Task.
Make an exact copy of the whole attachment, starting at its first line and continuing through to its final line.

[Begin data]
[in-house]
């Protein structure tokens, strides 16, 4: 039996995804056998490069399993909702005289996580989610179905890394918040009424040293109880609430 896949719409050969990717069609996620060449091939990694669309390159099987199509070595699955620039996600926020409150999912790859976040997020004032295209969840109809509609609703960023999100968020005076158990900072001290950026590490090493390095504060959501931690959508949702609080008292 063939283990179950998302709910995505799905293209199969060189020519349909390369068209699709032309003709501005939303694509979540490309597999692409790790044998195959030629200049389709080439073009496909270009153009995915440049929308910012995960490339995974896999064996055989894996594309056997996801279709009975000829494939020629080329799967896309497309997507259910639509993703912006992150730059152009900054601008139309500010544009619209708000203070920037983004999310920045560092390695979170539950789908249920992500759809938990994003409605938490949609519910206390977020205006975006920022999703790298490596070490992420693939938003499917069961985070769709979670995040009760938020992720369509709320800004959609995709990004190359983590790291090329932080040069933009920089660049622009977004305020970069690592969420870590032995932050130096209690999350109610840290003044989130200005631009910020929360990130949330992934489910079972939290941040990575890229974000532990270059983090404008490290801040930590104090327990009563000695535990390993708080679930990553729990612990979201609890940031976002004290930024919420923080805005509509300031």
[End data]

[in-house]
């Protein structure tokens, strides 16, 4: 039996995804056998490069399993909702005289996580989610179905890394918040009424040293109880609430 896949719409050969990717069609996620060449091939990694669309390159099987199509070595699955620039996600926020409150999912790859976040997020004032295209969840109809509609609703960023999100968020005076158990900072001290950026590490090493390095504060959501931690959508949702609080008292 063939283990179950998302709910995505799905293209199969060189020519349909390369068209699709032309003709501005939303694509979540490309597999692409790790044998195959030629200049389709080439073009496909270009153009995915440049929308910012995960490339995974896999064996055989894996594309056997996801279709009975000829494939020629080329799967896309497309997507259910639509993703912006992150730059152009900054601008139309500010544009619209708000203070920037983004999310920045560092390695979170539950789908249920992500759809938990994003409605938490949609519910206390977020205006975006920022999703790298490596070490992420693939938003499917069961985070769709979670995040009760938020992720369509709320800004959609995709990004190359983590790291090329932080040069933009920089660049622009977004305020970069690592969420870590032995932050130096209690999350109610840290003044989130200005631009910020929360990130949330992934489910079972939290941040990575890229974000532990270059983090404008490290801040930590104090327990009563000695535990390993708080679930990553729990612990979201609890940031976002004290930024919420923080805005509509300031």